National Guard Deployed to Operate Massachusetts School Busses Amid Driver Shortage

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A National Guard tank on Boylston Street, watching over stores that were damaged after a Black Lives Matter protest on June 5, 2020 in Boston, Massachusetts. Governor Charlie Baker deployed 90 members of the state’s National Guard to drive school busses amid a staffing shortage.
A National Guard tank on Boylston Street, watching over stores that were damaged after a Black Lives Matter protest on June 5, 2020 in Boston, Massachusetts. Governor Charlie Baker deployed 90 members of the state’s National Guard to drive school busses amid a staffing shortage. (Image: Maddie Meyer/Getty Images)

Governor of Massachusetts Charlie Baker, a Republican, activated the National Guard on Sept. 13 to help fill a shortage of school bus drivers in his state that has left some school divisions resorting to offering families substantial cash benefits to drive their kids to class. 

In a Press Release by Baker’s office, the Governor authorized the deployment of as many as 250 members for the task, noting 90 will begin immediate training on Sept. 14 for the role.

The Guardsmen will complete vehicle training and meet the statutory requirements of a class of vehicles known as School Pupil Transport Vehicles (7D) under Massachusetts law.

In the state’s manual for 7D, it defines the class as a passenger vehicle with a Gross Vehicle Weight under 10,000 pounds that can seat 10 passengers or less, meaning Guardsmen will likely be transporting students via small cargo vans rather than the archetypal yellow machines.

Examples of Student Pupil Transport Vehicles (7D)
Examples of Student Pupil Transport Vehicles (7D). (Image: Massachusetts Registry of Motor Vehicles)

An article by the Wall Street Journal says districts across the country are facing a driver shortage, noting a decline in personnel after, “Some drivers resigned over pandemic-related safety concerns or new Covid-19 vaccination requirements.”

The article also says Massachusetts school districts have been trying to recruit drivers in advance of the new school year, citing the Boston Public Schools district as saying only 57 percent of busses arrived on time during the first day of classes.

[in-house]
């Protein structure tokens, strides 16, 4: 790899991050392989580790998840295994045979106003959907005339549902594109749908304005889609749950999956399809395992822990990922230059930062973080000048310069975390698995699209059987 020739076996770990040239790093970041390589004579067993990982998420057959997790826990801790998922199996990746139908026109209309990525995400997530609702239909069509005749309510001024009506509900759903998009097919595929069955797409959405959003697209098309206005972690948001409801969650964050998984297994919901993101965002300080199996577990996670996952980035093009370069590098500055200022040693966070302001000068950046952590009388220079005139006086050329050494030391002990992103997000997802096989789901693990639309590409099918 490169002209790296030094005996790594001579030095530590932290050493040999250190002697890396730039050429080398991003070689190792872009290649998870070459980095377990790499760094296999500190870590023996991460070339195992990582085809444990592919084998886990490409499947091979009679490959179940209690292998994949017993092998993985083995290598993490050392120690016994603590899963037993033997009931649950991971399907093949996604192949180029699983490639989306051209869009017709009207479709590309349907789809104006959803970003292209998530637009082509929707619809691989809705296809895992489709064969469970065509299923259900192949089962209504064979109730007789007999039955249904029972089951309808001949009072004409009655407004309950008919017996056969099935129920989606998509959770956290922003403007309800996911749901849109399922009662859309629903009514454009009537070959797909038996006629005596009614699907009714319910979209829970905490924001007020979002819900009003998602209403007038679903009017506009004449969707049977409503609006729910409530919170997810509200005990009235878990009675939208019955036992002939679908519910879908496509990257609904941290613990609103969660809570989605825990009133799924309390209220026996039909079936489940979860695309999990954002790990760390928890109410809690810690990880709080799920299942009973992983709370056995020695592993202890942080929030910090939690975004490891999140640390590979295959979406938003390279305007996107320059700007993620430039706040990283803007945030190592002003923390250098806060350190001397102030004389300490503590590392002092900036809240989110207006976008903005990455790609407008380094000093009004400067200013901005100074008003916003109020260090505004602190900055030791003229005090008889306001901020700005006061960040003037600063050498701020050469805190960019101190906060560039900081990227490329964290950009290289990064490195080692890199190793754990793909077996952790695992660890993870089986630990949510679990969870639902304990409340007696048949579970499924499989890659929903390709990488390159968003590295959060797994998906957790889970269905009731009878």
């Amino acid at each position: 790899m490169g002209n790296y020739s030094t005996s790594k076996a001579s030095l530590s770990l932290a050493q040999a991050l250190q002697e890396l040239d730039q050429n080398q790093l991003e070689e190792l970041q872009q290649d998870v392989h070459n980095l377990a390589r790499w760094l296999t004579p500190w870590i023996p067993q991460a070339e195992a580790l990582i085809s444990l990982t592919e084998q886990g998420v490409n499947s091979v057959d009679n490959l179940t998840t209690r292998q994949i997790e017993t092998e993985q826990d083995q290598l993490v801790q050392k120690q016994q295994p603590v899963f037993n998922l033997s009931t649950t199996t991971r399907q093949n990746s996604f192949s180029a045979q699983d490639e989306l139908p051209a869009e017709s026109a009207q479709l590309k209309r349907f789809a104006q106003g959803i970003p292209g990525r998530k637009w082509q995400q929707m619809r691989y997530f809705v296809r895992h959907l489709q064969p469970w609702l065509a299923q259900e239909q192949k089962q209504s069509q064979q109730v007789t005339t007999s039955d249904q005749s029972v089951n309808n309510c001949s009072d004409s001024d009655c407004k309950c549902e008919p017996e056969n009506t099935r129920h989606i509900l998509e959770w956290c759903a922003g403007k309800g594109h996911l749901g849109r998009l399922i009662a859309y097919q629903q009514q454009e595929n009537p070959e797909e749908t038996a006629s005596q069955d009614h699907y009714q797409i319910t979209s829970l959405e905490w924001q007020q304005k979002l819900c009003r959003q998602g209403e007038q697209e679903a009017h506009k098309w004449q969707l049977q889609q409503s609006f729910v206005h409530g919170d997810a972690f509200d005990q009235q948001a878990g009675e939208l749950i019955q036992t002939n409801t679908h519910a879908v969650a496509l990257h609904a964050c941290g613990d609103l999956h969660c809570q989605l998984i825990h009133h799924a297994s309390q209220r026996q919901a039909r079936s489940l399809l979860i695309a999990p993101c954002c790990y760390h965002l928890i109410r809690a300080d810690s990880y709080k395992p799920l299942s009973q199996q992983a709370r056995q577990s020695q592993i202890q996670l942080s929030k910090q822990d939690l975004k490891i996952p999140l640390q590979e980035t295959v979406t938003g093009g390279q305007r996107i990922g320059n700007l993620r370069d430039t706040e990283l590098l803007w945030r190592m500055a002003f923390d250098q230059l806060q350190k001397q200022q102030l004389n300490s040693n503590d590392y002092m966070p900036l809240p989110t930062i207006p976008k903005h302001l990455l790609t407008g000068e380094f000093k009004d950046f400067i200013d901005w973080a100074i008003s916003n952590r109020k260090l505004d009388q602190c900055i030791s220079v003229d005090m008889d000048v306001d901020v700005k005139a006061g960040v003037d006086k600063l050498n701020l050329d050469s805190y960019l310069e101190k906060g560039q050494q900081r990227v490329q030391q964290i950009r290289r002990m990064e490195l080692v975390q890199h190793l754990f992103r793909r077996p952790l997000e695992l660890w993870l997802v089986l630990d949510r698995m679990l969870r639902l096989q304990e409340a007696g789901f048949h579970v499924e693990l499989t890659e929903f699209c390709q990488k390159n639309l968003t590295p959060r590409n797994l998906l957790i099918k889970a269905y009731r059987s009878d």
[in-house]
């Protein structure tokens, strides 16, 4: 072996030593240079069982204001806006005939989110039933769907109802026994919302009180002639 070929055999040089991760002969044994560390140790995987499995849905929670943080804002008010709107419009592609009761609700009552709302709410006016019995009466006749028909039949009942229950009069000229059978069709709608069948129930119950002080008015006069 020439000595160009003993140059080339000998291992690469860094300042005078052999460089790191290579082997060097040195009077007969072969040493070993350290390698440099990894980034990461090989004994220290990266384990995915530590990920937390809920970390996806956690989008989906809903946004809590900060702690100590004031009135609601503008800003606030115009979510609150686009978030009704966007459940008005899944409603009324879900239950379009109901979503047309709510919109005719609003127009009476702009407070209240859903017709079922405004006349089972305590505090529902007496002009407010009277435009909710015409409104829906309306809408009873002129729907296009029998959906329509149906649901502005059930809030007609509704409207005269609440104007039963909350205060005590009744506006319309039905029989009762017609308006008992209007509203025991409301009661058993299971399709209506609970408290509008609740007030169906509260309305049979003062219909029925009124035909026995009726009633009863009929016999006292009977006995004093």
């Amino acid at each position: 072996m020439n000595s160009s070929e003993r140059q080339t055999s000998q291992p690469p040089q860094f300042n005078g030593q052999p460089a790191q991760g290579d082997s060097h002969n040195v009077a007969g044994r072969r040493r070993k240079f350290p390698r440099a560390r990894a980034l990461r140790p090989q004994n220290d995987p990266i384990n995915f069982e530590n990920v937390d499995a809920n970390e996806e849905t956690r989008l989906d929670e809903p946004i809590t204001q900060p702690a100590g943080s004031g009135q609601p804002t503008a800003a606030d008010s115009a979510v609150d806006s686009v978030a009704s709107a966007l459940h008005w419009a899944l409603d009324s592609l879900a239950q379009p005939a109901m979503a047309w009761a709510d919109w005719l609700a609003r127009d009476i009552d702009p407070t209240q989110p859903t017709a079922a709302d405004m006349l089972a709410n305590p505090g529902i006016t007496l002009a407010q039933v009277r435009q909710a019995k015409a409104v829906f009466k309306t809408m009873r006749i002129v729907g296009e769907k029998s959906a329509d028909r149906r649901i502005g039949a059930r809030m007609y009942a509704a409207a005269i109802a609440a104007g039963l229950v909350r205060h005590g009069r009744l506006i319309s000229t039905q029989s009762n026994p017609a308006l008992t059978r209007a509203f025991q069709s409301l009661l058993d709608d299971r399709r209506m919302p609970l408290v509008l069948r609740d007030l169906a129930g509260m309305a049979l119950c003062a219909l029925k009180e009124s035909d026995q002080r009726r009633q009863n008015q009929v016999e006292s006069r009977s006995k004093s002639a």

However, that statistic was up from 43 percent a year earlier.

A blog post by Hop Skip Drive, a service that provides alternative transport to school children, attributes the driver shortage to low pay, part time hours, a barrier to entry created by the Commercial Drivers License (CDL) requirement, and a training period that can last as long as 12 weeks. 

The service also notes that many drivers have simply retired in response to the pandemic, while others left for positions in other industries after being affected by the impact of extended school closures combined with driver shortages in other markets.

In a press briefing the same day, Gov. Baker said the shortage wasn’t caused by a lack of vehicle hardware, but by a lack of professionals who have a CDL, an accreditation National Guard members have.

Baker also said the federal government will pay for the Guardsmen because the expenditure is classified as a COVID-related issue. 

The trend is neither new nor isolated to Massachusetts. In August, Pittsburgh Public Schools District sought to postpone the opening day of classes by two weeks because of a 6,000 seat shortage.

In Chicago, 73 drivers quit the night before the first day of classes after Chicago Public Schools (CPS) imposed an Oct. 15 vaccination requirement on drivers. In response, the district distributed $1,000 up front followed by an additional $500 per month to parents to cover Lyfts or Ubers, according to Business Insider.

While that sum may seem sizable, one parent told a CBS affiliate in Chicago she paid Lyft $36 to drive her son, a special needs student, nine miles when no bus was available to return him home after she dropped him off the same morning.

CPS confirmed in a statement that “the rush of resignations was likely driven by the vaccination requirements.”

In Delaware, one charter district is paying parents $700 per child, per year, to take transportation into their own hands.

According to CBS News, the shortage is turning into a bonanza for potential drivers, citing $1,000 signing bonuses for drivers in Vermont, $3,000 signing bonuses in Connecticut, and a $27 per hour wage in addition to a $2,000 signing bonus in New York. 

The outlet says the average national wage for drivers is only $16 per hour.

In a Sept. 2 statement issued by the Boston School Bus Drivers’ Union, they said the bus company had dumped 100 additional routes that weren’t present the year prior on the drivers at the last moment

“We’ve heard of no additional schools nor an increase in the student population,” said the Union.

“It would appear that it was the result of mismanagement and incompetent routing. By their own admission at the table today, they routed children who did not require transportation, some who have graduated, some who have moved.”

The Union also alleged that the City of Boston “has contracted with additional bus companies for some number of public charter schools in violation of their agreement with our Union.”

In August, research published by the New York Times in conjunction with Stanford University found kindergarten enrollment was down by more than 340,000 students in the 33 states examined. The data found schools in lower income communities or that imposed heavy pandemic measures on students had a greater decrease in enrollments. 

For Massachusetts, a March article by the Foundation for Economic Education found, using U.S. Census data, that homeschooling stats skyrocketed in the state, going from 1.5 percent in the spring of 2020 to 12.1 percent by the fall.

  • Neil lives in Canada and writes about society and politics.